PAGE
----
But there were priorities. My new home required many hours of fixing and building and improving, before I could start thinking of my ranchu proper accommodations. It took a little over six months to finally come around to build a permanent display pond for my fish!
Here is what I have accomplished so far. After the screened aluminum cage with a solid roof was erected, and the deck with decorative walls were built, the final steps of ranchu display pond were as follows:
The deck was constructed with a step to accommodate the existing 8ft x 2ft x 1ft (2.4m x 61cm x 30cm) fiberglass pond. Deck step allowed me to have the pond recessed for a more pleasant display.
Now, the drain. Previously, I have used a pump to move the water in and out of the pond. This time, I wanted to install a drain and let gravity do the job. My objectives were to have the drain that could be SECURELY plugged and to use the simplest plumbing possible. After much deliberation, I ended up with purchasing five components:
- heavy duty garden hose
- ¾ garden hose to ¾ NPT brass coupler
- bulkhead fitting
- rubber plug
After the hole in the fiberglass pond was drilled, I fitted it with the bulkhead assembled with a brass coupler.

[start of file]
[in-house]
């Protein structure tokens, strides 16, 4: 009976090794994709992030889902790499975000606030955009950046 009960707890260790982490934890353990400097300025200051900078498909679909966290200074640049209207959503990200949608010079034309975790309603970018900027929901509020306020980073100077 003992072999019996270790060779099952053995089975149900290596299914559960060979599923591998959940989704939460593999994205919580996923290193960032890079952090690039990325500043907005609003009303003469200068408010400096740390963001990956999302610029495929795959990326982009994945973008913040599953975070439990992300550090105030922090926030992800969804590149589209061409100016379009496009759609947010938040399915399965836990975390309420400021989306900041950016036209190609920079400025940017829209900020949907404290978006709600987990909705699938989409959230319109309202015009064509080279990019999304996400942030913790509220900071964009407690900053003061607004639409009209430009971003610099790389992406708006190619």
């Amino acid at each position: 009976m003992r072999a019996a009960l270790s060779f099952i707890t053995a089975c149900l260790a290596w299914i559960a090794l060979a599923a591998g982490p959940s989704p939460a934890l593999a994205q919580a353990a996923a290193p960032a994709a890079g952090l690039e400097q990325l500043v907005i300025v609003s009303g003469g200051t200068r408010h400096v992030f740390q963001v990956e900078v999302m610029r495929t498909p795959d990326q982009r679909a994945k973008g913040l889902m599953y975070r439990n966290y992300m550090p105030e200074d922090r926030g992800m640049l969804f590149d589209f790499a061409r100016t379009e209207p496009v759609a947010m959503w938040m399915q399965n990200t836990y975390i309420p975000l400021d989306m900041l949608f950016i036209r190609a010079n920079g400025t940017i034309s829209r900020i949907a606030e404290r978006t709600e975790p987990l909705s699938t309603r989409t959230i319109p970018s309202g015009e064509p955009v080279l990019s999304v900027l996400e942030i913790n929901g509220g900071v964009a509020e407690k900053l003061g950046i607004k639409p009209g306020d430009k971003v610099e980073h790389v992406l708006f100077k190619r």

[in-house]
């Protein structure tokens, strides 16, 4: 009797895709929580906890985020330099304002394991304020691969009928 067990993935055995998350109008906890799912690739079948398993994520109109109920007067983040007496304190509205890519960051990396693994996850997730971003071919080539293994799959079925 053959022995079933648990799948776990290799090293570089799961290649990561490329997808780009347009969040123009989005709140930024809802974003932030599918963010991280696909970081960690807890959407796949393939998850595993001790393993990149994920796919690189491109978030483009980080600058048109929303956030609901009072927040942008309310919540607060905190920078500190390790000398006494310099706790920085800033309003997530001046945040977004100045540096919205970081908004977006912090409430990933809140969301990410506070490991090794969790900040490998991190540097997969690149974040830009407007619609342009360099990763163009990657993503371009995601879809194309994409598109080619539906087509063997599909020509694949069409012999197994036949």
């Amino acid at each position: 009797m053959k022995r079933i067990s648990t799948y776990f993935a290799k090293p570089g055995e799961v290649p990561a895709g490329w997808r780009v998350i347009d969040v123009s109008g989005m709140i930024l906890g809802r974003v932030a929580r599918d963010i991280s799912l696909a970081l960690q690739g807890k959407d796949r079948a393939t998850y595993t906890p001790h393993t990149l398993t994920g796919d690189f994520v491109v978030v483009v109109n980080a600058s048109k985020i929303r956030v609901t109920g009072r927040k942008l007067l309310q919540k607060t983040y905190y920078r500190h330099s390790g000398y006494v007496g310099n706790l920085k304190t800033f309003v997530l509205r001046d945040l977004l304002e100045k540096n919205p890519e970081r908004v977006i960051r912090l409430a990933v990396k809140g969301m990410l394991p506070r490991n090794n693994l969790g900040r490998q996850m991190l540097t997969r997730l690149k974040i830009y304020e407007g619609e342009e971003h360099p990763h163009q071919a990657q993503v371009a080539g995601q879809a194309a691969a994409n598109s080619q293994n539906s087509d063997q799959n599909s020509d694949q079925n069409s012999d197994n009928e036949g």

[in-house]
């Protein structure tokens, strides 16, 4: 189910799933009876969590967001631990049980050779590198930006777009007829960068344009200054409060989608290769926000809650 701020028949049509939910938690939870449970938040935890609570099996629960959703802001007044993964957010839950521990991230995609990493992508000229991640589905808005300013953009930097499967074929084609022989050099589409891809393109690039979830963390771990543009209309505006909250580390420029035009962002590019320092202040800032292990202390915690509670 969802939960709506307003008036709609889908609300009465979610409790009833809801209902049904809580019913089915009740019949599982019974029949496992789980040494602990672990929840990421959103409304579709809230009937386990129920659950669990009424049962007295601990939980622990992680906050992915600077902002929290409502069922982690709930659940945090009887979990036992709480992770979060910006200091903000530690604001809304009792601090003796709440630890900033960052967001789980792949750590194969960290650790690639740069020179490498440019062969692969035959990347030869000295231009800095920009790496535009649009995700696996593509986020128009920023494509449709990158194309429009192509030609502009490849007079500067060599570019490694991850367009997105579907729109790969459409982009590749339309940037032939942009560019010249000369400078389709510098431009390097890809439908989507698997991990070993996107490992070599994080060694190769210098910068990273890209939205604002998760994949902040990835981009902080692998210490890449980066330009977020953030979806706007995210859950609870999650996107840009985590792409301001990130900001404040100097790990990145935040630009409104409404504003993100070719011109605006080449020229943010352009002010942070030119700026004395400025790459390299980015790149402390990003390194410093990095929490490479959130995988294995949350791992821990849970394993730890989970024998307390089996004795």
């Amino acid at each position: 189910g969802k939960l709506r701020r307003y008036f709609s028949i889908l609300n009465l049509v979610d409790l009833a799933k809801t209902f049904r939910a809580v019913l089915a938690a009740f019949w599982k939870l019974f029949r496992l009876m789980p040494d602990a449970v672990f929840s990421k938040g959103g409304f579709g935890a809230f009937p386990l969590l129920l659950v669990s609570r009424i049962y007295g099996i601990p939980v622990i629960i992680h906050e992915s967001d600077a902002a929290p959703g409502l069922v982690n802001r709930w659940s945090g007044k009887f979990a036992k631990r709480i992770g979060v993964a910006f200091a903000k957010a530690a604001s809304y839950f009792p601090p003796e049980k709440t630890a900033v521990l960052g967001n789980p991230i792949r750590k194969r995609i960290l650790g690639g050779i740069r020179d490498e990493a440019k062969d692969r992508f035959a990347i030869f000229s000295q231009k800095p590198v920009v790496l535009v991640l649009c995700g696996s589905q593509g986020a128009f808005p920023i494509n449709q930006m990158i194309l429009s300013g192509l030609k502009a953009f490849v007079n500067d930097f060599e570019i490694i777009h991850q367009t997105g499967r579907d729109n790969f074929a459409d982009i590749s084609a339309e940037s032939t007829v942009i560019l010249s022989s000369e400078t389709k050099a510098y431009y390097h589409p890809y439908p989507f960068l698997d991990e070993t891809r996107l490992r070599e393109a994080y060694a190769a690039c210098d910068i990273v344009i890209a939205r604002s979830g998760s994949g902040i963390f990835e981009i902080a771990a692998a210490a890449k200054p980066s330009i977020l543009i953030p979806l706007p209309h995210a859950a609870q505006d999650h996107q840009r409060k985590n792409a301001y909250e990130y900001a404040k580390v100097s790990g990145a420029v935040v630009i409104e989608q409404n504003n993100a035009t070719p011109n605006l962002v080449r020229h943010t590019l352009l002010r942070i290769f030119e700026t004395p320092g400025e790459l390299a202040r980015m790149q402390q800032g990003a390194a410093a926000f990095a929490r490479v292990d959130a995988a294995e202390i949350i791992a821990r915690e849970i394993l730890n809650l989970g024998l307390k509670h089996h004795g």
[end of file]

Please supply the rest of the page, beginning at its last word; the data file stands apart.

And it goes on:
The garden hose was attached to the coupler underneath the pond and threaded through the hole left in the screened cage concrete header.
Finally, the moment I had been waiting for - to fill the pond with water and let the ranchu into their new home!
Here are a few comments and technical details. Due to under one inch (2.5 cm) garden hose diameter and less than two feet high gradient between the bottom of the pond and the draining ground, the time to empty the pond with its over 115 gal (435 l) of water is lengthy, about 45 to 50 min. But not a big trade off considering that the drain assembly is super simple, super reliable and very easy to fix. For my display pond I perform 100% water change every two weeks, as I still use bio filtration and a UV lamp.
On the other hand, to fill back the pond is a breeze. The water comes from the well and as soon as the pond is full the ranchu are in. No additional chemicals are used and the temperature of freshly pumped water is within 1-2 degrees of the water temperature in the tub. In addition, my well water is first pumped in to an aerator and gets infused with some oxygen, further I turn up the air pump during the filling. So far, I haven't noticed any visual distress when the ranchu enter fresh water. The deck and the pond are under the solid roof that deflects heat and protects from direct rain, and since the screened cage is opened on all three sides, there is a plenty of breeze to cool the summer heat. Water temperature stays below 83F (28C) even when the air temperature soars well above 90F (32C).
I have more improvements on the way and of course I have to start and finish the fishery, BY FEBRUARY! It is going to be a separate structure with a series of ponds and a culling station. But for now, I can take a short brake and enjoy my ranchu peacefully swimming in their new home! The new chapter has began!